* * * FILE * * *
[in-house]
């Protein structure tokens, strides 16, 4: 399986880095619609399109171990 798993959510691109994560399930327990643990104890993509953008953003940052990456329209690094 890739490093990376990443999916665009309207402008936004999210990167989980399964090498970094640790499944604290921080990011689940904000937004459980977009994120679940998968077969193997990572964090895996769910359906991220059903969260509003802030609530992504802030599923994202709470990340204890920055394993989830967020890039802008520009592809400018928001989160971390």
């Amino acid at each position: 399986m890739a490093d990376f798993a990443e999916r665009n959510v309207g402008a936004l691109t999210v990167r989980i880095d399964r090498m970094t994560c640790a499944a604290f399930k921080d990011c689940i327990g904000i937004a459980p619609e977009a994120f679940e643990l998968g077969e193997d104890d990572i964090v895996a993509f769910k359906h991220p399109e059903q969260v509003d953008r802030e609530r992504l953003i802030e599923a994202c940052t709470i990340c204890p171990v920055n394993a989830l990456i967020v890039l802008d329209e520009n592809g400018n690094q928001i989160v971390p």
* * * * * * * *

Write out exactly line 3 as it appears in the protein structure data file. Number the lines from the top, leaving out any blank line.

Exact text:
């Amino acid at each position: 399986m890739a490093d990376f798993a990443e999916r665009n959510v309207g402008a936004l691109t999210v990167r989980i880095d399964r090498m970094t994560c640790a499944a604290f399930k921080d990011c689940i327990g904000i937004a459980p619609e977009a994120f679940e643990l998968g077969e193997d104890d990572i964090v895996a993509f769910k359906h991220p399109e059903q969260v509003d953008r802030e609530r992504l953003i802030e599923a994202c940052t709470i990340c204890p171990v920055n394993a989830l990456i967020v890039l802008d329209e520009n592809g400018n690094q928001i989160v971390p």